Understand the rhythm. If you are a beginner or you’re facing a certain rhythm for the first time. You have to understand
- Where is the basic beat, the steady metronome-like beat that lies below all these sounds?
- When does the rhythmical loop start/end? And how many beats includes it?
- What are the main accents of this particular rhythm?
- Is it a rhythm of 3, 4, 6 or 12 beats?
- If you don’t get it at all – check out the basic rhythmic structure of this style. (There will be an extra blog article on that topic soon. For example: Siguiriya is a 12-beat rhythm with the following structure: 2 + 2 + 3 + 3 +2 . The first beat of each of these five parts is stressed/accentuated.)
- Be aware that the accents of the percussion instruments in the recording vary while the main accents of the rhythm always have a determined beat.
- Which is the pattern of the „palmas“ (hand-clapping) in relation to the main accents?
Feel the rhythm by trying to use your voice, palmas, feet … to rebuild/imitate it and speak it out loudly. Like „Boom, chakatan, chakatan“ or similar …
Don’t skip this step! You won’t be able to dance a waltz without understanding the „ONE, two, three“, right? It’s the same with flamenco.
HOW? PALO/STYLE (SECOND STEP)
„Compás“ includes all relevant flamenco rhythms, „Palos“ (styles) and velocities. Due to the fact, that some of the flamenco styles are musically very diverse but rhythmically similar, here comes a list, which of the recordings can be used for practicing others as the named style:
ALEGRÍA: Bambera, Caña, Cantiñas, Caracoles, Guajira, Mirabrás, Peteneras, Polo, Romera, Soleá por Bulería
BULERÍA: Alboreá, Canciones/Cuplé por Bulería, Fandangos abandolaos (Rondeña, Verdiales, Jabera), Finales por Guajira/Petenera/Soleá …, Jaleos extremeños,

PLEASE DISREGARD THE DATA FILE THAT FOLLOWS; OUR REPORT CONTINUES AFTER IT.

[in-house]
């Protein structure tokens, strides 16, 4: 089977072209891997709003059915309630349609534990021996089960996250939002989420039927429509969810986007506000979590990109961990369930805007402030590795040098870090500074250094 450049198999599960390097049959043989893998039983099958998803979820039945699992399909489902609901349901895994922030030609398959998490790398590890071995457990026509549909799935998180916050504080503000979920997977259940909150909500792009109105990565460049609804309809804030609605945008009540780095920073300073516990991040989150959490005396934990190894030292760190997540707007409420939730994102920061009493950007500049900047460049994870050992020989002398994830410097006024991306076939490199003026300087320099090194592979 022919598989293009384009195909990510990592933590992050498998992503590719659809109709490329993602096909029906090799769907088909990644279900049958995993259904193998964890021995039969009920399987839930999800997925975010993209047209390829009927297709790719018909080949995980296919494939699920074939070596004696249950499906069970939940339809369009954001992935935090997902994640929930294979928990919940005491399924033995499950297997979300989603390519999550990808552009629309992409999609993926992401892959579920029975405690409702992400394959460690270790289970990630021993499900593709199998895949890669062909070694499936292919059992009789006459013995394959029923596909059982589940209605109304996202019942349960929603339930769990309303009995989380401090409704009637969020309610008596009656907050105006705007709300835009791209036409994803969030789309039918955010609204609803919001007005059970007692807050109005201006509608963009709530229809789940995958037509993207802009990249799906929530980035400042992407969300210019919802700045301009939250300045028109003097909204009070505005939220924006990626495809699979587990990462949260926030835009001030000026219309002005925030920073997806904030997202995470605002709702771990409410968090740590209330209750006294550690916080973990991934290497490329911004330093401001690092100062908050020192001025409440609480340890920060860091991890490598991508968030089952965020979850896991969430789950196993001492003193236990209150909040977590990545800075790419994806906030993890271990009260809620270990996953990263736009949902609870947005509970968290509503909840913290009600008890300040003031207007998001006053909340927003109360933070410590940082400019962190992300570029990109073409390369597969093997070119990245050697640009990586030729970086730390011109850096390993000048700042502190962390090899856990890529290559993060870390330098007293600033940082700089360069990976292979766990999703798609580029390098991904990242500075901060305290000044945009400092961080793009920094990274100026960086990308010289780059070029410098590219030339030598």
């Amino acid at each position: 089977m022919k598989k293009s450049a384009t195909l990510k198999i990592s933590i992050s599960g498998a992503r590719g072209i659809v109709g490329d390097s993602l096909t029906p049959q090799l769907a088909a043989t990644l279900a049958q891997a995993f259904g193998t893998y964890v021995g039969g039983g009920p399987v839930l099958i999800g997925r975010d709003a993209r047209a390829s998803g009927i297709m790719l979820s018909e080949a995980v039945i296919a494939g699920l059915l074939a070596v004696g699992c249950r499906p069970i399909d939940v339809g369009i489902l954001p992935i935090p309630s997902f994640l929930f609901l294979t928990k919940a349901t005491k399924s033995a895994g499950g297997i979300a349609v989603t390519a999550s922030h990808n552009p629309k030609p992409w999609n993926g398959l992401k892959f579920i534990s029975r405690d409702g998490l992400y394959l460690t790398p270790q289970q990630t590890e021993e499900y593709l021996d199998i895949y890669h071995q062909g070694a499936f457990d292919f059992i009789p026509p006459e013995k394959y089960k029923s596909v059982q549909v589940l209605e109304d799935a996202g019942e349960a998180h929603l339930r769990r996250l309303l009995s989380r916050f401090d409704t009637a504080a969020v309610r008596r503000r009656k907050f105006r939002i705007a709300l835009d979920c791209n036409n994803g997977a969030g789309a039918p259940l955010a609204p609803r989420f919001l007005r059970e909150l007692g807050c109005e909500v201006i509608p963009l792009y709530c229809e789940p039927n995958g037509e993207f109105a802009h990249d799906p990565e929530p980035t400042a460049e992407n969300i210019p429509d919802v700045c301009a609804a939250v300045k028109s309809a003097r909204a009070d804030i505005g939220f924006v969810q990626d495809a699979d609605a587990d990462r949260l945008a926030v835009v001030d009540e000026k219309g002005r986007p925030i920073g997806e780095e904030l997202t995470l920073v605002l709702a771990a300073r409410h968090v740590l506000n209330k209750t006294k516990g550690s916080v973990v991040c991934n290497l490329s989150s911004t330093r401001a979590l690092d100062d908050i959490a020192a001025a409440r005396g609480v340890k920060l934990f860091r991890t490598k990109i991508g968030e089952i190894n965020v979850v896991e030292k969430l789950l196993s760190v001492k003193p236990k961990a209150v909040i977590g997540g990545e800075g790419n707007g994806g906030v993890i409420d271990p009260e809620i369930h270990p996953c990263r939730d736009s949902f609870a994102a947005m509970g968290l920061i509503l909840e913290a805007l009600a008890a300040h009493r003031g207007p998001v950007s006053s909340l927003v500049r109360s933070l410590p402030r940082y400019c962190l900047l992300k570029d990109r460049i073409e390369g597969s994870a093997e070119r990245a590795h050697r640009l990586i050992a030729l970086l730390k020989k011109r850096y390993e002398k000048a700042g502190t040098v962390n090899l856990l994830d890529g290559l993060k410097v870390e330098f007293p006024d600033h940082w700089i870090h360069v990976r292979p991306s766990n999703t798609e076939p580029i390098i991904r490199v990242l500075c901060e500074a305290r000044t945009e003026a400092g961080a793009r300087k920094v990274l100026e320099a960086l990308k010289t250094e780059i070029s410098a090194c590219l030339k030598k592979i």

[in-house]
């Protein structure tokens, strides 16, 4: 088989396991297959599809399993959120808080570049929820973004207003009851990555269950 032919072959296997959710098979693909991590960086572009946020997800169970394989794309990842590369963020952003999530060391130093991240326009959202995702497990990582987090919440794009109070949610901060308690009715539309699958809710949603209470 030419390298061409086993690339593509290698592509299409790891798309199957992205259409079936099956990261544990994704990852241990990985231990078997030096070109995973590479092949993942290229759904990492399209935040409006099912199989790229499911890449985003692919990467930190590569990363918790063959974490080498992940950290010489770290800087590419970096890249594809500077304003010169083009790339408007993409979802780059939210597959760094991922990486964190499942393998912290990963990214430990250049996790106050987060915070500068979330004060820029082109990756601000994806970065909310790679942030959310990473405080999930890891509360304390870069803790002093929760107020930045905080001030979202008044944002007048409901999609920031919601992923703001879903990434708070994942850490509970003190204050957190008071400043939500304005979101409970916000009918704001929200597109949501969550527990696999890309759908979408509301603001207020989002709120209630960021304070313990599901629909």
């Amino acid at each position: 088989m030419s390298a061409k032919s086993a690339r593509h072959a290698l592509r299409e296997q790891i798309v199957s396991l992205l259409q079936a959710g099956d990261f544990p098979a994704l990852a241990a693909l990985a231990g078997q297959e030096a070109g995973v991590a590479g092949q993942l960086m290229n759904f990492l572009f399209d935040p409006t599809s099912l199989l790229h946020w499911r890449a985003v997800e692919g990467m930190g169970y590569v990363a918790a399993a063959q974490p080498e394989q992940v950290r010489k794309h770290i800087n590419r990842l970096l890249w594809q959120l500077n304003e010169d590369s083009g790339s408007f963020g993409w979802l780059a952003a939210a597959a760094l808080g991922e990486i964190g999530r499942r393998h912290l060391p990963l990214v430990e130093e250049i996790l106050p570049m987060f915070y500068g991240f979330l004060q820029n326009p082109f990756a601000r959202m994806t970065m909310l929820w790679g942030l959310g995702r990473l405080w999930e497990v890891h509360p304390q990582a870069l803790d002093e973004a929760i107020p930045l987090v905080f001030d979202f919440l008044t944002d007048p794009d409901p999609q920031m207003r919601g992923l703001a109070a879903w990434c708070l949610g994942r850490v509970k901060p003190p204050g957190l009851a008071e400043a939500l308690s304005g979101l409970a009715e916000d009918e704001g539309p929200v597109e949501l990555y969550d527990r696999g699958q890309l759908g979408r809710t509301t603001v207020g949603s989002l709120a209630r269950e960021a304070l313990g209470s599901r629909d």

COLOMBIANA: Garrotín, Mariana, Milonga, Rumba, Tangos, Zambra
FANDANGO: Vals-Bulería, Jaleos extremeños, Canciones por Bulería
FARRUCA: Taranto, Tientos
GARROTÍN: Colombiana, Mariana, Milonga, Rumba, Tangos, Zambra
GUAJIRA: Alegría, Bambera, Peteneras, Soleá por Bulería
JALEO: Bulería, Fandangos abandolaos
RUMBA: Colombiana, Garrotín, Mariana, Milonga, Tangos, Zambra
SEVILLANAS: The „Sevillanas“ have a unique structure with certain stops, so that this rhythm should be reserved for this particular style.
SIGUIRIYA: Cabales, Debla, Liviana, Martinete, Serrana, Toná
SOLEÁ: Caña, Polo, Slow practicing of other 12-beat rhythms such as Alegría, Guajira, Soleá por Bulería
SOLEÁ POR BULERÍA: Alegría, Bambera, Caña, Cantiñas, Caracoles, Guajira, Mirabrás, Peteneras, Polo, Romera
TANGOS: Colombiana, Mariana, Milonga, Rumba, Tangos,
TANGUILLO 01: Often used for solo guitar pieces
TANGUILLO 02: Special and traditional way of the „Tanguillo de Cádiz“
TIENTOS 01: Often used in dance classes/choreografies. Can be used also for Slow Tangos and any 4-beat exercises
TIENTOS 02: More rhythmical and typical for the accompaniment of the singing of the „Tientos“
VERDIALES: Bulería, Fandangos abandolaos, Jaleos extremeños, Sevillanas, Vals-Bulería
ZAMBRA: Colombiana, Garrotín, Mariana, Milonga, Rumba, Tangos
ZAPATEADO: Guitarists or dancers studying triplet parts will love this one.
There are some famous „palos“ without any rhythm, that you obviously won’t find in this description, such as: Cartagenera, Fandangos personales, Granaina, Levantica, Malagueña, Minera, Murciana, Taranta, Vidalita
BIG VELOCITY GAPS?
There might be big gaps of 20 bpm at first glance, but it is not, if you know how to use „Compás“ as a pro. For example, the rhythm of the „Alegría“ is the same as the rhythm of the „Soleá por Bulería“, though according to their typical chords, melodies, atmosphere etc. these styles don’t have anything in common. But, as the „Compás“ tracks of these two styles have complementary velocities, using both of them will provide you a almost seamless range from 70, 80, 90 … up to 160 bpm. Another important pair of flamenco styles would be „Tangos“ and „Rumba“. They have slightly different accents but, in most cases, you’ll be perfectly able to use one of them for your studies and find the perfect velocity.
WHERE CAN I GET THIS AMAZING TOOL?
You will find „Compás“ for free on all common streaming platforms or as MP3 compact disc …
If you have any question concerning the use of the „Compás“ album or other questions, please do not hesitate to contact me. I’d be glad to hear from you.